A labor of love by Wisconsin's Northwest Heritage Passage, the book The Wisconsin Passage: an Adventure in the Handmade, Homegrown and Historical Offerings of Wisconsin from the Mississippi River to Lake Superior, is the culmination of a dream by the WNHP. This organization is an arts group dedicated to supporting, showcasing, and educating the public about the talents and creativity of northwest Wisconsin's communities.
The American Craft Council library is enjoying a generous donation of magazines from the Society for Contemporary Craft. The SCC offers exhibitions and hands-on art activities - and it gave us a large number of back issues of magazines from their collection.
The library received generous donations at the ACC show in San Francisco a couple of weeks ago. The acquisitions include many beautiful exhibition catalogs, artist postcards, and books on woodcarving and paper. There are hours and hours of enjoyable browsing in our new additions!
Greta Tacke from the American Association of Woodturners recently dropped in to the American Craft Council and brought the library a wealth of resources for woodturners and turned wood admirers.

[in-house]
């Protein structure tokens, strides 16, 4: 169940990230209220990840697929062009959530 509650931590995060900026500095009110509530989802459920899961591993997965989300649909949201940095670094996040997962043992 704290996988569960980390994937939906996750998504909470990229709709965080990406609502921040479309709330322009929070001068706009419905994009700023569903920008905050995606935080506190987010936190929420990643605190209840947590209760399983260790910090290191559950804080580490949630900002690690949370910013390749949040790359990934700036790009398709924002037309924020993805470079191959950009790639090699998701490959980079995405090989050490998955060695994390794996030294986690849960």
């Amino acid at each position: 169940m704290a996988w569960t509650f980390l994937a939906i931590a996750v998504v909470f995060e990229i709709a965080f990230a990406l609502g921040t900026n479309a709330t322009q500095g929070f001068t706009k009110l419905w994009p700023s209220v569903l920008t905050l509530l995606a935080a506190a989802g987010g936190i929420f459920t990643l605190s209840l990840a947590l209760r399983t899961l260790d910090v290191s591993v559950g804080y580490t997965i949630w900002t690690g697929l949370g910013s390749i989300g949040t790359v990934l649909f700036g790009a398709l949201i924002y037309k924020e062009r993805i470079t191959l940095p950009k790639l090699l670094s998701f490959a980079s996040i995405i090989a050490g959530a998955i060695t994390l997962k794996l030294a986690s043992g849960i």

Woodturning Today: A Dramatic Evolution is a beautiful new book celebrating the 25th anniversary of the AAW. It describes the history of woodturning and the organization. It also celebrates the role the AAW has had on the development of contemporary woodturning and wood art. Plus, the photography is outstanding.
Over the past two weeks we've been recounting our favorite entries from the 70-year craft timeline in our August/September issue. Today's picks are from Alanna Nissen, the American Craft Council's office coordinator.
The ACC library has current subscriptions to nearly 100 magazines - but this post is about a new subscription, and a couple interesting old (and older!) donations. We invite you to come in and check them out!
In all honesty, I must admit that I had selfish reasons for supporting the creation of the 70-Year craft timeline. Here in the ACC library, we receive countless research requests for information pertaining to the history of craft. Don't get me wrong - I live for the thrill of digging up that one golden nugget of information, quote, or photograph that can help connect the dots of a thesis, exhibition, or the like.